“But, James, how big are the bezels?”

Really and truly, there isn’t a problem with the bezels. Ordinarily, the glass pleasingly grabs the reflections from the lights in the room, and ensures they’re on the rounded sides of the watch, rather than over the screen. I’m not looking at this watch and thinking “but the bezels”.

Google Assistant and Google Home

On the Fossil Sport, Google Assistant took a long time to activate, was very very slow, and (when paired to a watch with an Australian locale) was entirely silent.

On this watch, Google Assistant is instant (just hold down the button). It’s fast at recognising you, appears to know how to do rather more things, and talks back as well.

“Turn on the outside light”, as one example, works fine.

The Google Home app isn’t installed by default, and when you do get it, it’s covered in “ALPHA” notices suggesting it might not work well. It’s a bit fiddly, but it works OK too.

Google Pay

I haven’t paid with the phone yet, but it was quick to add a card. My bank’s card wasn’t listed, and the first attempt to add it failed: I reported it to the bank I use, since I thought it was a bug their end. An hour later, I tried again, and it added the card fine. (Up Bank do a number of code updates per day: I’d like to think it was my bug report that fixed it, though it probably wasn’t.)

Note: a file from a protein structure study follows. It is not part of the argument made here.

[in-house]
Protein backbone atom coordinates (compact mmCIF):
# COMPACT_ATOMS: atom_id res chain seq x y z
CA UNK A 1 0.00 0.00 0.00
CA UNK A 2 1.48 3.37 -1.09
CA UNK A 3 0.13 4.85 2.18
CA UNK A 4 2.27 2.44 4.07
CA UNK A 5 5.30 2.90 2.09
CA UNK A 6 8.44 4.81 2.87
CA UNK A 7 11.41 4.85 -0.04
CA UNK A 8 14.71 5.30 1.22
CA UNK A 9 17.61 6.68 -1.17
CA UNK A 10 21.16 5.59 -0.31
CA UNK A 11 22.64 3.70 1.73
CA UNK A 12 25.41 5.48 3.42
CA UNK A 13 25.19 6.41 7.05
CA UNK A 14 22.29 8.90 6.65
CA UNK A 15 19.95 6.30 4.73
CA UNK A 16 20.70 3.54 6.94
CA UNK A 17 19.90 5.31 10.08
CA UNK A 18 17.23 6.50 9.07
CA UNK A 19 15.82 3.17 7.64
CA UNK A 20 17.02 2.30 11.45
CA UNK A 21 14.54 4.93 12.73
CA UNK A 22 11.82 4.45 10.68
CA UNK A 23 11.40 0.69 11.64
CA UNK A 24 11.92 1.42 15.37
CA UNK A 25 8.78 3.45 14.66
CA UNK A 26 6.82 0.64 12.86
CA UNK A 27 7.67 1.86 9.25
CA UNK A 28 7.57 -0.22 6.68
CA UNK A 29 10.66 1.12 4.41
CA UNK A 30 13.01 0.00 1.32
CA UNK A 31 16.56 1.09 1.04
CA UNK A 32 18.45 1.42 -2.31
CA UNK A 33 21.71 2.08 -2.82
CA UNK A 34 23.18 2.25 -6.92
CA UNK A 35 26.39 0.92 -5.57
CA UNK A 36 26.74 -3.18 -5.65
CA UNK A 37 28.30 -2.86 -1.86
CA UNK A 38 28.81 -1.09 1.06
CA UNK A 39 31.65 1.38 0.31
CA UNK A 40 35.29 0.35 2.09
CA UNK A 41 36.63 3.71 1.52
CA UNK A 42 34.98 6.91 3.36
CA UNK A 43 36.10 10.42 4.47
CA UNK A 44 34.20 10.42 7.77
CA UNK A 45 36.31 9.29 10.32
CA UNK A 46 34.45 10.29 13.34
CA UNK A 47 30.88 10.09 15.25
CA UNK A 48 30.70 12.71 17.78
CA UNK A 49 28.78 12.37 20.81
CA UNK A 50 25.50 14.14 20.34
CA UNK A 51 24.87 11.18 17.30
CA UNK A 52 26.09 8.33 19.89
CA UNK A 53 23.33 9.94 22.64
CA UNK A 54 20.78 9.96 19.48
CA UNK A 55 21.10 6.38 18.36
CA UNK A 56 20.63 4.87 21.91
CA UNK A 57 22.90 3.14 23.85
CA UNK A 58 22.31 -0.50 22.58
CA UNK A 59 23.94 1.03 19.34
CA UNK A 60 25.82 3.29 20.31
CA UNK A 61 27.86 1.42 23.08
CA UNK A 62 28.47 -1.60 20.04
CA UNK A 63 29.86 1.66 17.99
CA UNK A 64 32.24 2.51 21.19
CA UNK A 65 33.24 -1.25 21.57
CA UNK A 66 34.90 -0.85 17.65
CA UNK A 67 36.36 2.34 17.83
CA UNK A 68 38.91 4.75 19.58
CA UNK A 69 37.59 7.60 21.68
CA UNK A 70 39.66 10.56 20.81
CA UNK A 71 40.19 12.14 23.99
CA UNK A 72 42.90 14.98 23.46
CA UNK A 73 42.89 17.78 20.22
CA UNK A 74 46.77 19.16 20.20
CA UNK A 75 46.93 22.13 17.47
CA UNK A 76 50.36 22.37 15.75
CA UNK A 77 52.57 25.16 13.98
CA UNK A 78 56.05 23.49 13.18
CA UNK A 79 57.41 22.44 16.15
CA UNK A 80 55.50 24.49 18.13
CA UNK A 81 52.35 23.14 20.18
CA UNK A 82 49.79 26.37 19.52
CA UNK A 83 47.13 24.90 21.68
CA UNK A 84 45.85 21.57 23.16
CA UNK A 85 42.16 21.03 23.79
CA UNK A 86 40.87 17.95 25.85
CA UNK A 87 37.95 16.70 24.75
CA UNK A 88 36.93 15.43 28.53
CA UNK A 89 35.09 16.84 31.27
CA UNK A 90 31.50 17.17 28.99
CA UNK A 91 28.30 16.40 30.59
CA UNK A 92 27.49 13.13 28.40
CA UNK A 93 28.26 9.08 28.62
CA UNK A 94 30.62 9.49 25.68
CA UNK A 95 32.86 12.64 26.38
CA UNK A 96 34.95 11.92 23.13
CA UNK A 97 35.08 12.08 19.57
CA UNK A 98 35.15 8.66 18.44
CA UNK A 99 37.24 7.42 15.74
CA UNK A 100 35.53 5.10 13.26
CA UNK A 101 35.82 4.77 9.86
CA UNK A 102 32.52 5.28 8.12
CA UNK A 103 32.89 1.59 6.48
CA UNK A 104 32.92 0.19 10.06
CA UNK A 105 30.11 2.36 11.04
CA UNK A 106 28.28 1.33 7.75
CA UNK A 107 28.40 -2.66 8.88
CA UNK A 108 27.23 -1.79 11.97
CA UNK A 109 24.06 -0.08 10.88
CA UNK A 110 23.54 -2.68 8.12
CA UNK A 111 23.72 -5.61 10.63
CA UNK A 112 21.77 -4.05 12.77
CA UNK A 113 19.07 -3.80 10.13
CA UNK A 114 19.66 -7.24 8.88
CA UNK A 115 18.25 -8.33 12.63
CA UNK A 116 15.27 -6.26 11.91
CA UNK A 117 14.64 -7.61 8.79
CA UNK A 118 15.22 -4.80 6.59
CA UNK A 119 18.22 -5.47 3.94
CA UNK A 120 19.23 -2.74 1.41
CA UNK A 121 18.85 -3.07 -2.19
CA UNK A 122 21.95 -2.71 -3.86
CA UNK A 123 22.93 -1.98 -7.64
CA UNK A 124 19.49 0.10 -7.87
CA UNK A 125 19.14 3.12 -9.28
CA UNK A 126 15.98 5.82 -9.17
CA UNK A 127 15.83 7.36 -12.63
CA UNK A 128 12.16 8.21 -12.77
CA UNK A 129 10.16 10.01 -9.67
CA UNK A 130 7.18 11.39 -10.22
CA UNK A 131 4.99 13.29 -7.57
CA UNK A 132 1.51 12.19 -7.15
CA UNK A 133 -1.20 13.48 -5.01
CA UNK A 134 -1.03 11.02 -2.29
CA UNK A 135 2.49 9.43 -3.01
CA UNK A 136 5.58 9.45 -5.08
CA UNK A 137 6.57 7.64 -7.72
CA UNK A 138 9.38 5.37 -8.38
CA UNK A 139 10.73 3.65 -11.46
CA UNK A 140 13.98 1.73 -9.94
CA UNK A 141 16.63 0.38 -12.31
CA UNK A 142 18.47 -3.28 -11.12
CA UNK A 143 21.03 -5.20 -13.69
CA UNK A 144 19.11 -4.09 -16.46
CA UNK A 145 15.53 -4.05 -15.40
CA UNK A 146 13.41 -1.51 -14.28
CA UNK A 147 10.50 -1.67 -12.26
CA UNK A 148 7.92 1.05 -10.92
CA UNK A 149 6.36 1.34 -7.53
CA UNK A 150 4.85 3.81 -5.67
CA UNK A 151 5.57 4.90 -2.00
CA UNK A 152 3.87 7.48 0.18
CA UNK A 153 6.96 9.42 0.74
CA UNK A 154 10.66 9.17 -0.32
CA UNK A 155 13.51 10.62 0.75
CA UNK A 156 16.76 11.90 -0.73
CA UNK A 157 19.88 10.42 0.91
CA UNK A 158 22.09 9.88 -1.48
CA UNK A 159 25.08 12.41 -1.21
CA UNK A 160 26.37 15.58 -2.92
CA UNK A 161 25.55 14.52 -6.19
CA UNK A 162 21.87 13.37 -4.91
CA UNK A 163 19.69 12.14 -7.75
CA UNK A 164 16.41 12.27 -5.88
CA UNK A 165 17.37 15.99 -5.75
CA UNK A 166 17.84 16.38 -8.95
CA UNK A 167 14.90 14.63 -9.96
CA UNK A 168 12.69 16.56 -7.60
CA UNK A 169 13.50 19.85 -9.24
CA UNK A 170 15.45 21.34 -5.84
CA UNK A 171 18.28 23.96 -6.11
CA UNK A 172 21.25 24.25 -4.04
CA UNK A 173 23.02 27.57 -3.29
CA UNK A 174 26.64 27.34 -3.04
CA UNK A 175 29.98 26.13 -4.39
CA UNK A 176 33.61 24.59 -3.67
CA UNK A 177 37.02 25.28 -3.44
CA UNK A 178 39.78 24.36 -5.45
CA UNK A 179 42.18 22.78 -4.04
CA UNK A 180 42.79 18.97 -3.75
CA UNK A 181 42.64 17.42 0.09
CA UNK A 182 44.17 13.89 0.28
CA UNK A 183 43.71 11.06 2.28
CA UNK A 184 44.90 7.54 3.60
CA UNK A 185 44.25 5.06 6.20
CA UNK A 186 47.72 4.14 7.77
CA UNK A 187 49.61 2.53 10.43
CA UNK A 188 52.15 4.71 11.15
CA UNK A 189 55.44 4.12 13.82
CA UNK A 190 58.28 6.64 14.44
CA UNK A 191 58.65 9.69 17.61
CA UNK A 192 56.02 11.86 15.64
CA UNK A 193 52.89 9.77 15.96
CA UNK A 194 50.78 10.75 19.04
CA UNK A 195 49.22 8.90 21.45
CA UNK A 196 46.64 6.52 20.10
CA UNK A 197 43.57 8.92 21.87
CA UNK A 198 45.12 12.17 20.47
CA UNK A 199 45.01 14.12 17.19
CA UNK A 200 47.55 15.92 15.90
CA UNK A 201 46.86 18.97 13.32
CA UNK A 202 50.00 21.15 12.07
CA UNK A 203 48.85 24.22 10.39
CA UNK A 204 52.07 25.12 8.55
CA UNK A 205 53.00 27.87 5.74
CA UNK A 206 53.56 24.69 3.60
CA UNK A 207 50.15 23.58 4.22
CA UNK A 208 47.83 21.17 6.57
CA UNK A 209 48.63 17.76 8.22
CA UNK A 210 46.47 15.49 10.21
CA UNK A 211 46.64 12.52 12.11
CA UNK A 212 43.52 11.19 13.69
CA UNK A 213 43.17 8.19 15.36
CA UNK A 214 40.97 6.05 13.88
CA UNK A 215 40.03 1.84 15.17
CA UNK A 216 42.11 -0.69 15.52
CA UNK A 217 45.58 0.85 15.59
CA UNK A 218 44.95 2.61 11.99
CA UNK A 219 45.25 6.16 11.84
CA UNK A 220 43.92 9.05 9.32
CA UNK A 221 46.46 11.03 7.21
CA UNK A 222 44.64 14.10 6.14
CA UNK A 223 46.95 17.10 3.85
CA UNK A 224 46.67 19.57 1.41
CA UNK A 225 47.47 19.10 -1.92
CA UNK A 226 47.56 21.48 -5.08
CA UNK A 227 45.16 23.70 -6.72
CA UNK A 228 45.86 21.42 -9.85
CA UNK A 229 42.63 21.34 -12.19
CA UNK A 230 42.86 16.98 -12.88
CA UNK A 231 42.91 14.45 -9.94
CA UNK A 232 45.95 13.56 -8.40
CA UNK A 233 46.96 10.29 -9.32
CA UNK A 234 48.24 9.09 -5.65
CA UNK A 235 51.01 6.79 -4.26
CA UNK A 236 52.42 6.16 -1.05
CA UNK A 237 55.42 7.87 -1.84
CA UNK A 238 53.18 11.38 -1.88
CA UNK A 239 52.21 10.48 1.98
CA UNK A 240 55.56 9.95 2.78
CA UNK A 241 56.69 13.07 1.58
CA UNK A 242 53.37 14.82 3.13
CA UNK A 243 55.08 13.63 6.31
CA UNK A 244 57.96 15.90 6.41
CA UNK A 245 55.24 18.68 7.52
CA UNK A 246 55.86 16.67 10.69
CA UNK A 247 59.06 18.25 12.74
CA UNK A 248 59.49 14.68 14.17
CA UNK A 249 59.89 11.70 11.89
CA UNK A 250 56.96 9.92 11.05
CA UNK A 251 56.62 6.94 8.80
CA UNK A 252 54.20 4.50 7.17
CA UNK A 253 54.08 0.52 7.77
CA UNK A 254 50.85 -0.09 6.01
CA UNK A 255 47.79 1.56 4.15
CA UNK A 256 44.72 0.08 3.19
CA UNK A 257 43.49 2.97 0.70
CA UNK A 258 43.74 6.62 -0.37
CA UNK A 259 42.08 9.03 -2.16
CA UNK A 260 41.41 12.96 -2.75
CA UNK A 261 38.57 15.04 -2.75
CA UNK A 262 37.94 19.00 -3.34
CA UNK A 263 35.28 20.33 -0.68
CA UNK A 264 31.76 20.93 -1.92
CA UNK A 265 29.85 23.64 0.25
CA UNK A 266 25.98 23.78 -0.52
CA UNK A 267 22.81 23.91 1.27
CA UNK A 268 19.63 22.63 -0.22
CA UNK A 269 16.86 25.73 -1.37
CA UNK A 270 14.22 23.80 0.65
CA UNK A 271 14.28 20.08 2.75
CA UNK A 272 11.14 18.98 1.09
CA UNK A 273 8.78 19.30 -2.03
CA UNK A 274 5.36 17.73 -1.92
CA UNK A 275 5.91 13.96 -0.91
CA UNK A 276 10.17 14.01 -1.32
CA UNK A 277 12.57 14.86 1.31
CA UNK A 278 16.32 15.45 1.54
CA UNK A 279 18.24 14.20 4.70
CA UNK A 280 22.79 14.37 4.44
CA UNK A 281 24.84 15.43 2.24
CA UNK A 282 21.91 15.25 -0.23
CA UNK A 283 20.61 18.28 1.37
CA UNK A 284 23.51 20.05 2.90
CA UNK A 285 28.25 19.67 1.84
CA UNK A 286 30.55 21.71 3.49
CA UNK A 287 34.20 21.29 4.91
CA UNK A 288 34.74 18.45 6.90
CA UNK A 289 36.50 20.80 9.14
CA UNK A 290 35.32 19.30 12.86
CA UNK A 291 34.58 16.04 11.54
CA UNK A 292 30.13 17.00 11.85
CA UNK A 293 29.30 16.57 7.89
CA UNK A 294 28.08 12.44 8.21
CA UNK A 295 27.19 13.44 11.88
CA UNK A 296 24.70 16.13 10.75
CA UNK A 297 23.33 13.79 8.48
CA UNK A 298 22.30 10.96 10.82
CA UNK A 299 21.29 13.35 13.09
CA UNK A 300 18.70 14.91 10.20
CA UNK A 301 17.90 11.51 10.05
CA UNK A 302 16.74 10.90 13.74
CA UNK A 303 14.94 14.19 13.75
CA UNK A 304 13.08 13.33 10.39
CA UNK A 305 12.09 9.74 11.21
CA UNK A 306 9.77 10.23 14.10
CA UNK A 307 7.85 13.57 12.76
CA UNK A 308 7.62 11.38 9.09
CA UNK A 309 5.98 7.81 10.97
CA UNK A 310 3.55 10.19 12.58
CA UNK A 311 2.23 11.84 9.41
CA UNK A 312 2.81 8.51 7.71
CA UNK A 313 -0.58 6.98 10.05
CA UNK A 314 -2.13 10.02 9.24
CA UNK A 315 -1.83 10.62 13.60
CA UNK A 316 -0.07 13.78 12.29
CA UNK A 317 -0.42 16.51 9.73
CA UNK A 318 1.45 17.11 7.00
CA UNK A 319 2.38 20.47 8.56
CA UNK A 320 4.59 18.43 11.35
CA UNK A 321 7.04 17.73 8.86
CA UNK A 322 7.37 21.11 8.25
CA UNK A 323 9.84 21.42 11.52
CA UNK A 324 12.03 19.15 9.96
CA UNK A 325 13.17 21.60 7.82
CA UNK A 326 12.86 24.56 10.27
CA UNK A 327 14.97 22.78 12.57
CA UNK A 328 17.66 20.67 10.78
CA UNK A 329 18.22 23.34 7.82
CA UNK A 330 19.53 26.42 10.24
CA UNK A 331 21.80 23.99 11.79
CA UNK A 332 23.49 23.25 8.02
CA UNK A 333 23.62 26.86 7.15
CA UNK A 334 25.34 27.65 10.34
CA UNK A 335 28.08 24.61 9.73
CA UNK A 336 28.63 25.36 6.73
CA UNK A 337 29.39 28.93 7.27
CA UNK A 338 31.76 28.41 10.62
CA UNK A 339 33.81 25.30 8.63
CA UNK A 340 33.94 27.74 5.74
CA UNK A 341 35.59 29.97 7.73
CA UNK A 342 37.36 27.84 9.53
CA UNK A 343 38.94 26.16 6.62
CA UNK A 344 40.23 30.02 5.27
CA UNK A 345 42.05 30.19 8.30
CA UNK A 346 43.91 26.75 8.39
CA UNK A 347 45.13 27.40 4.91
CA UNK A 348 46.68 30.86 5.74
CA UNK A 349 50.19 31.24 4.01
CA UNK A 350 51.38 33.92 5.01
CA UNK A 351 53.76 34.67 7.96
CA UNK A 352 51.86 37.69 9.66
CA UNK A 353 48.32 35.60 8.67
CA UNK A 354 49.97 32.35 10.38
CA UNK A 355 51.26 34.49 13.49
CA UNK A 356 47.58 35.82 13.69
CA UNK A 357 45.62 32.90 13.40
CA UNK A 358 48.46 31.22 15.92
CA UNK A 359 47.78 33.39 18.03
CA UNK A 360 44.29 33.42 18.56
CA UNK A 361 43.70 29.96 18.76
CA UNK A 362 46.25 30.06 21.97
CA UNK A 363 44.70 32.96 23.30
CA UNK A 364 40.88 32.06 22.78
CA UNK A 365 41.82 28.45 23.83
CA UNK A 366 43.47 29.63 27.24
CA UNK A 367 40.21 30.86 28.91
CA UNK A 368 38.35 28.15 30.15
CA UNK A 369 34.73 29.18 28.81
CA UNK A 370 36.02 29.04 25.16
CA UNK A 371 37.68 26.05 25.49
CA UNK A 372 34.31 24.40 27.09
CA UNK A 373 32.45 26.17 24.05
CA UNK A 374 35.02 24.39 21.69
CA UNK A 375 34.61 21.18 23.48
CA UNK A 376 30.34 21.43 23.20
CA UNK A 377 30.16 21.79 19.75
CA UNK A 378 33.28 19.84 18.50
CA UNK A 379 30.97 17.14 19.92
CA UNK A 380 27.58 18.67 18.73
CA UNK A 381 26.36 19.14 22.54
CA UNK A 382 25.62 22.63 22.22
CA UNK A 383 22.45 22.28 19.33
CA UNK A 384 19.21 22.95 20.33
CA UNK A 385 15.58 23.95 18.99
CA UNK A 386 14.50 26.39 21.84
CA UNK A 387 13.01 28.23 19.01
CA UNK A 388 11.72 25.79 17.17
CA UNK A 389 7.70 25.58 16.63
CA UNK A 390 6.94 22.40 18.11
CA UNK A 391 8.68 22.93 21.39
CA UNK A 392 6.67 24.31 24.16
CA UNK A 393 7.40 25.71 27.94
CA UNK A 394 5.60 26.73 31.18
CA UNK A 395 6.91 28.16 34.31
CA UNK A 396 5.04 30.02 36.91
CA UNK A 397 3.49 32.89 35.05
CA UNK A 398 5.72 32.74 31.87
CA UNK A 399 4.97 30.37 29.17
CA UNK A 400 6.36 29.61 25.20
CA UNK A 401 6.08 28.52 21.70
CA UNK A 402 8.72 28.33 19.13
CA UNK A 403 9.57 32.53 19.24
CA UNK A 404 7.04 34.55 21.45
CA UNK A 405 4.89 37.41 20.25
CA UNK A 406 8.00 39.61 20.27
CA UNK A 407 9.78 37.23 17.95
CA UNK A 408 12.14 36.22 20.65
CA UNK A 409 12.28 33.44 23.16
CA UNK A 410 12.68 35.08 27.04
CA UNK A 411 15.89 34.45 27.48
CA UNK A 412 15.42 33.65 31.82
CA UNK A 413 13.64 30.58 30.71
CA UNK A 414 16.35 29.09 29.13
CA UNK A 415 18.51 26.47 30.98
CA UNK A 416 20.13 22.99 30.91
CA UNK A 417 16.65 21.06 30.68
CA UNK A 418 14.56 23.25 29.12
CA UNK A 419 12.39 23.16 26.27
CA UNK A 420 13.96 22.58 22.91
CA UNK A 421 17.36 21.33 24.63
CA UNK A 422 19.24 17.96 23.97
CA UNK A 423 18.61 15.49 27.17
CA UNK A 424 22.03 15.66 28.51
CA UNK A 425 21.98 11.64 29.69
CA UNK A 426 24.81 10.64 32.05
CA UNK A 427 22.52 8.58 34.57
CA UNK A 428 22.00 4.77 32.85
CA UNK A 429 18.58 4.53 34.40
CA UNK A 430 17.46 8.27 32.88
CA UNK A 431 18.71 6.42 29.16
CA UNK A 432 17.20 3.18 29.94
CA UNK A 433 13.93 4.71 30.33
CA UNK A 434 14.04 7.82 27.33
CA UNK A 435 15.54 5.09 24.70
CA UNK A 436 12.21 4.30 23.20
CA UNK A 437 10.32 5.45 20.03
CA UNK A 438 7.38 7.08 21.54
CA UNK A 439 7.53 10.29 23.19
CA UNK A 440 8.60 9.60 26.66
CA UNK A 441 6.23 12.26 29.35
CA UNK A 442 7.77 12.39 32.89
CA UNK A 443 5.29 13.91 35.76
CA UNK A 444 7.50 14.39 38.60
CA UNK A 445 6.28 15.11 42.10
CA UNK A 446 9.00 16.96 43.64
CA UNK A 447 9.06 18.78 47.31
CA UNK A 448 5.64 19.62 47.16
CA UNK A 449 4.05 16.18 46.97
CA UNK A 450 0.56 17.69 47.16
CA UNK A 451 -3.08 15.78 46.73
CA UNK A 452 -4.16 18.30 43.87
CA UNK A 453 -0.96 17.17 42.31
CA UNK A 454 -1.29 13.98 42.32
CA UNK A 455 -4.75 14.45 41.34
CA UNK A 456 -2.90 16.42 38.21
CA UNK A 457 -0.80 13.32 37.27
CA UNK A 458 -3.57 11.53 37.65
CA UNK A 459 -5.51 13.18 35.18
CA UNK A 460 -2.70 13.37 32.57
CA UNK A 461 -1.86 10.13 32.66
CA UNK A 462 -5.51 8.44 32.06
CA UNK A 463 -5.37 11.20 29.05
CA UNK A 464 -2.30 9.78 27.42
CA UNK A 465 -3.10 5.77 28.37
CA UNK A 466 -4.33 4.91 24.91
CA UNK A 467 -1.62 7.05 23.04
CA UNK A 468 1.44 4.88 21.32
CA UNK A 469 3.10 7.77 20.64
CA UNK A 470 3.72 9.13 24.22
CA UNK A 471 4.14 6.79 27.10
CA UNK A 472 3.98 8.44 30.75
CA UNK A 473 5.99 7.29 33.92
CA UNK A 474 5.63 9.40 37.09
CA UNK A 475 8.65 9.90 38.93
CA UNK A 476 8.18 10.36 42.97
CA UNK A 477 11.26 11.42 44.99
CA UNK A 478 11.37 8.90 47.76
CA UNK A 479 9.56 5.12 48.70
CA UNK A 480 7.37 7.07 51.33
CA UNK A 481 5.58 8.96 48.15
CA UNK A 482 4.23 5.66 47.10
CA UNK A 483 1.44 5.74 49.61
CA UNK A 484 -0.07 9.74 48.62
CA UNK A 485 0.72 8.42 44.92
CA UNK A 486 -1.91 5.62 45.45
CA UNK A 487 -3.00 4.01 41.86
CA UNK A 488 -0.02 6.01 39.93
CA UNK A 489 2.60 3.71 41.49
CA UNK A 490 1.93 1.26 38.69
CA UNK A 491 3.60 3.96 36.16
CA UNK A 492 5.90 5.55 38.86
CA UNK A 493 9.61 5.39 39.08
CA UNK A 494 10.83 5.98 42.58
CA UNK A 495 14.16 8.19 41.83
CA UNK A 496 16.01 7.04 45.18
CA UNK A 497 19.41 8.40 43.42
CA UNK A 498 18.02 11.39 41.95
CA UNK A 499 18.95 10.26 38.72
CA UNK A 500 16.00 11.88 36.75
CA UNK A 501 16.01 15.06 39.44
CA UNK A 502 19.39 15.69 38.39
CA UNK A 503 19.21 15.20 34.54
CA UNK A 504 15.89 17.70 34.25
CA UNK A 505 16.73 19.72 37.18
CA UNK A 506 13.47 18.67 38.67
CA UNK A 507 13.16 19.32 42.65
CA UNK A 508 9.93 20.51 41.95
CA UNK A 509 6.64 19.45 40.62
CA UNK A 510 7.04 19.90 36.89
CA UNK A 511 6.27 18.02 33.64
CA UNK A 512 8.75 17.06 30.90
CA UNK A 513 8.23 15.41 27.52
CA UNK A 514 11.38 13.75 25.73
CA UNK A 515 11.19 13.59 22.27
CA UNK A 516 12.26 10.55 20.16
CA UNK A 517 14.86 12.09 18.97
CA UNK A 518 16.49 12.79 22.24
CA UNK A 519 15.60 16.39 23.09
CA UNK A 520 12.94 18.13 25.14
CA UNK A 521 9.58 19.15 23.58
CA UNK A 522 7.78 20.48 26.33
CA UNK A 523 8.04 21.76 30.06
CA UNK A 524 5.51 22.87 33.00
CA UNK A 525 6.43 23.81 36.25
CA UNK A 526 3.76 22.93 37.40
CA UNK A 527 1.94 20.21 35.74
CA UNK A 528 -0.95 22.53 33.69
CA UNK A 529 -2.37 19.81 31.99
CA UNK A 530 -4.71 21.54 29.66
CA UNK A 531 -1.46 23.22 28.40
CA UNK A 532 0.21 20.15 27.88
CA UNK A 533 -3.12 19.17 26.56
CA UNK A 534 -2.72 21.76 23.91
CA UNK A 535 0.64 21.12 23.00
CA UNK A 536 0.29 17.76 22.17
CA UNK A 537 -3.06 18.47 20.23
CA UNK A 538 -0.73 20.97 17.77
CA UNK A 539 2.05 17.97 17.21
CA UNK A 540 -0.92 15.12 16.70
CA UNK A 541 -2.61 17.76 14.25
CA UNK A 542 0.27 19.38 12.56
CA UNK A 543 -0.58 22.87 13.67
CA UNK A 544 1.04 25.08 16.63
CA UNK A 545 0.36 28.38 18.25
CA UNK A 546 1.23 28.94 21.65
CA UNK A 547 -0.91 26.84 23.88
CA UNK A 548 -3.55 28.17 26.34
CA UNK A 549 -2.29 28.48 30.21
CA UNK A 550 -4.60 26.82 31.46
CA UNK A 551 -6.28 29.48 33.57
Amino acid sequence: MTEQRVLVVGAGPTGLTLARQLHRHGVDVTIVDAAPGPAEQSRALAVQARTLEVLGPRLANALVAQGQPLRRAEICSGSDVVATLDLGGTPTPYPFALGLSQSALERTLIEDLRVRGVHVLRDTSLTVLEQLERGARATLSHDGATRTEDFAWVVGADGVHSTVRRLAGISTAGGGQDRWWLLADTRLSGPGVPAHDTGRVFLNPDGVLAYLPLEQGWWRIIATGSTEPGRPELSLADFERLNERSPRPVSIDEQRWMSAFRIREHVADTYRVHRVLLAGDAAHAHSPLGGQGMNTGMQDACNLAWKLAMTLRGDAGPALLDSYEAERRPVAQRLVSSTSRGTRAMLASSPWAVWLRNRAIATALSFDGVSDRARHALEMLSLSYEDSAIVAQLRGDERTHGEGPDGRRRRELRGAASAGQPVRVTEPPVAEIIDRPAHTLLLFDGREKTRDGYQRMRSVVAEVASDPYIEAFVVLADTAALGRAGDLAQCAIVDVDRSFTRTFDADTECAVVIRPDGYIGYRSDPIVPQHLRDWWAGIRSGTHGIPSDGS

Tap the button twice, and your bank card appears instantly.

The overall look and feel

It feels nice on the wrist. The design of the hardware is very “Googly”, and feels a good complement to the Pixel 6 Pro that I’m using. I like the leather-type strap with the lugs. Physically, it feels really nice.

The feel of the UI is smooth and polished. The crown is lovely and soft-feeling as you turn it, and it gives barely-perceptible vibrations as you flick between different items. Everything is fast, responsive, smooth.

The defaults are wrong (in my view). “OK Google” is left on, so the watch is always listening out for the hotword (which I discovered in the video below), and that will have a negative impact on the battery and the speed of the system. And, always-on screen is turned off, so it only shows the watchface when you raise your arm. (I’ve turned it back on). That seems a very strange default to have set.

Edit: I also discover that there were 16 apps in Google Play on the watch waiting to be updated, including a Fitbit ECG app and plenty of other things. Why they’ve not updated is anyone’s guess, but they’re updating now.

But is it “better” than my old Fossil Sport?

For one, the charging is wireless (though it doesn’t charge on my phone’s wireless charger: it recognises it, but won’t charge). I gather it will charge from the Pixel 6 Pro, if I want it to, which I don’t. The Fossil Sport uses two metal circular charging rings which have a habit of coming unstuck.

But is it faster and slicker than the old Fossil Sport? I thought about running them side by side. Some things are, and some aren’t.

Worth it?

Is it an upgrade from the Fossil Sport? Not quite as obvious “yes” as I thought it would be.

Is it a decent, quality smart watch? Absolutely it is. If you’ve not had a WearOS watch before, and you’re on Android, this is well worth getting.